Looking back at how it all unfolded, it seemed more of a war than anything else!
Mugging answers for the Visa interview? Check.
Queuing up in front of the US Embassy on a winter morning? Check.
Purchasing twenty-odd woollens (none of which would suffice in the sub-zero temperature) from Gajkumar Brothers? Check.
Having boxes of sandeshspecially packaged for long trips? Check.
Packing Bangla magazines inside the bags? Check.
Then there was Bigraha’s paranoia to deal with: he would not be satisfied until he had cross-checked about sixty-two times that passports and tickets had been tucked safely inside his belt-bag
In the end, of course, it has been worth the effort. We were at the airport.
Then the eternal wait; the boarding; the “chicken” response to the ridiculous “chicken or pasta?” question.
Over to the next flight: the same concoction at the same temperature; and then – after what it seems like hours, or maybe years – the arrival.
Let me make this clear: I’ve always wanted to come to this country. I did appear for GRE but landed up with a terrible score, which left me with no alternative: I ended up marrying a software engineer. The guy is smart; earns a lot; dotes on me; watches CNBC; reads The Economic Times; can go on for hours on the stock-market in cocktail parties; and has somehow acquired memberships of all the important clubs. I guess he was completely worth falling in love with.
This isn’t really an onsite tour, though: this is just, as the Visa officers would say, a “pleasure-trip”. That doesn’t mean that we would be checking into a hotel, though: we’ll be put up at Bigraha’s Mashi’s place in Edison.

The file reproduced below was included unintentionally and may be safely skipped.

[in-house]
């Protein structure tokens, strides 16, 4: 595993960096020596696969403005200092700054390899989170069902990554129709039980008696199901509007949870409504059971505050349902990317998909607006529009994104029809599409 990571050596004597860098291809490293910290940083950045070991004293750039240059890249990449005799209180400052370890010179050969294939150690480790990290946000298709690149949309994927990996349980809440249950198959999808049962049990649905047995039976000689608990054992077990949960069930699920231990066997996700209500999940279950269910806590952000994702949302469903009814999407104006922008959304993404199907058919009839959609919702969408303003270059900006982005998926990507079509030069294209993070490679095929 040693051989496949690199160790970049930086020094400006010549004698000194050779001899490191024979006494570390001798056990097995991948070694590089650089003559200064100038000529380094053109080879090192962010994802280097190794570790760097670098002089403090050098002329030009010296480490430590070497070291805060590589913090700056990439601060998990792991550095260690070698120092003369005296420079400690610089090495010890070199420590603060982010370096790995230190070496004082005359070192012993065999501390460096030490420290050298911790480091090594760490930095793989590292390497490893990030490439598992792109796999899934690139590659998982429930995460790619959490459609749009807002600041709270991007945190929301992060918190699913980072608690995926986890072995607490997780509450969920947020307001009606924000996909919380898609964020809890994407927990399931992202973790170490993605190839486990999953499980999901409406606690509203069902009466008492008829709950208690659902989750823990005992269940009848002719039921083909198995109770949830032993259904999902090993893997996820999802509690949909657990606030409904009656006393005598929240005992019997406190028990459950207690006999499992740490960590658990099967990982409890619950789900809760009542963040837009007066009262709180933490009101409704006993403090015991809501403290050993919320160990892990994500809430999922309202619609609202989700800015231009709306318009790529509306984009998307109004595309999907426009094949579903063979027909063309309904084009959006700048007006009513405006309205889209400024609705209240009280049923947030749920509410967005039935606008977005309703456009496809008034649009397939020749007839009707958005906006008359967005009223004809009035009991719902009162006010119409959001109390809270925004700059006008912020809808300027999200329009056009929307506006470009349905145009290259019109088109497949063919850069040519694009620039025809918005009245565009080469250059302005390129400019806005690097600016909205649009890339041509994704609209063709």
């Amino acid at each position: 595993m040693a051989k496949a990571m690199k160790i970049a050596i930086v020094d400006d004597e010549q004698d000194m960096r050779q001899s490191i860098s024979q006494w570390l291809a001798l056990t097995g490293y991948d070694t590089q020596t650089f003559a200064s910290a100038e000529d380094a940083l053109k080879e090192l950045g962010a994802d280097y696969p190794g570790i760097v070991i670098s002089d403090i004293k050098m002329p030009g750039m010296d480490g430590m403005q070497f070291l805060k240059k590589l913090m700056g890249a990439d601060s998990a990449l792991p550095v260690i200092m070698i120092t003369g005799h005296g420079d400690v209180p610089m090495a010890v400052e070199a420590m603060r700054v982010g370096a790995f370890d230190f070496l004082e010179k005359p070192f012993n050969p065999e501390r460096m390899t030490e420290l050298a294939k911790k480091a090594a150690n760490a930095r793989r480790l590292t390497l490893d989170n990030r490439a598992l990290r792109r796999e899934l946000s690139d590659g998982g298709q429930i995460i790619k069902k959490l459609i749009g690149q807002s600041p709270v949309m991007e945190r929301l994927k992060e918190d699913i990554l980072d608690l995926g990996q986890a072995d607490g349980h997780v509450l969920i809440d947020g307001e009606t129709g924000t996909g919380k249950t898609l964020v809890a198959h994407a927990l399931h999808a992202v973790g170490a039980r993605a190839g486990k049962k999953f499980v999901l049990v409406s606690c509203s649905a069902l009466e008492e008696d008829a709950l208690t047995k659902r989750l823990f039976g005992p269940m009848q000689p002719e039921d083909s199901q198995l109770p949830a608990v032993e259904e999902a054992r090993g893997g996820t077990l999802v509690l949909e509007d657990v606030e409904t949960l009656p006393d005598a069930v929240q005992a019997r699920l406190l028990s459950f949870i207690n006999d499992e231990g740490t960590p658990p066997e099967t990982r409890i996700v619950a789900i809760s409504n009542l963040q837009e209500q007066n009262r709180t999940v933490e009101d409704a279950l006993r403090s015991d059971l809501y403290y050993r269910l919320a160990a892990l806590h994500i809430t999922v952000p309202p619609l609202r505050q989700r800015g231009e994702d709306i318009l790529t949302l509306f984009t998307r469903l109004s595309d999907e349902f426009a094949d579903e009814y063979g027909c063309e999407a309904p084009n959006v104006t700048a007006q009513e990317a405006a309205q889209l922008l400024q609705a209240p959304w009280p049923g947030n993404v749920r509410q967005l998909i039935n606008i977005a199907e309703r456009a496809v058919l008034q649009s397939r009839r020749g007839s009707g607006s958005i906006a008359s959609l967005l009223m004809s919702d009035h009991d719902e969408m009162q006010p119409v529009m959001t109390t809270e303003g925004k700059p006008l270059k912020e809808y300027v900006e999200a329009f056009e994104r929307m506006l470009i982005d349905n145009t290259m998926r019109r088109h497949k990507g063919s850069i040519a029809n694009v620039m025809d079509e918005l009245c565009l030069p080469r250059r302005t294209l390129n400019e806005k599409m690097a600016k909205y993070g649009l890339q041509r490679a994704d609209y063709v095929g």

The moment we cleared customs Bigraha blurted out: “You remember, right?”
Bigraha’s Mesho seemed an amicable personality in a pleasantly rotund sort of way.
He complimented: “Wow, you really travel light!”
Mesho paused before starting the car: “Somdutta, I guess I should ask you something: has Bigraha told you anything of my wife’s idiosyncrasies?”
I was confused: “Er, can you be a bit more specific?”
“See, she has a thing for cleanliness. Things do not always,
well, remain within normal limits.”
Abhishek Mukherjee – Though he likes to believe he’s only a Cricket Historian, you have to read his humorous takes on Mythology at his blog to believe he’s the best. Few have overestimated himself the way Abhishek Mukherjee has. An aspiring author, cricketer, movie director, and Kolkata resident, he ended up being a blogger, cricket historian, and multiplex frequenter in Navi Mumbai, thereby missing out on a Pulitzer, a World Cup, and an Oscar. He has one daughter and zero pets, can beg, borrow, and possibly steal for Arsalan biryani.
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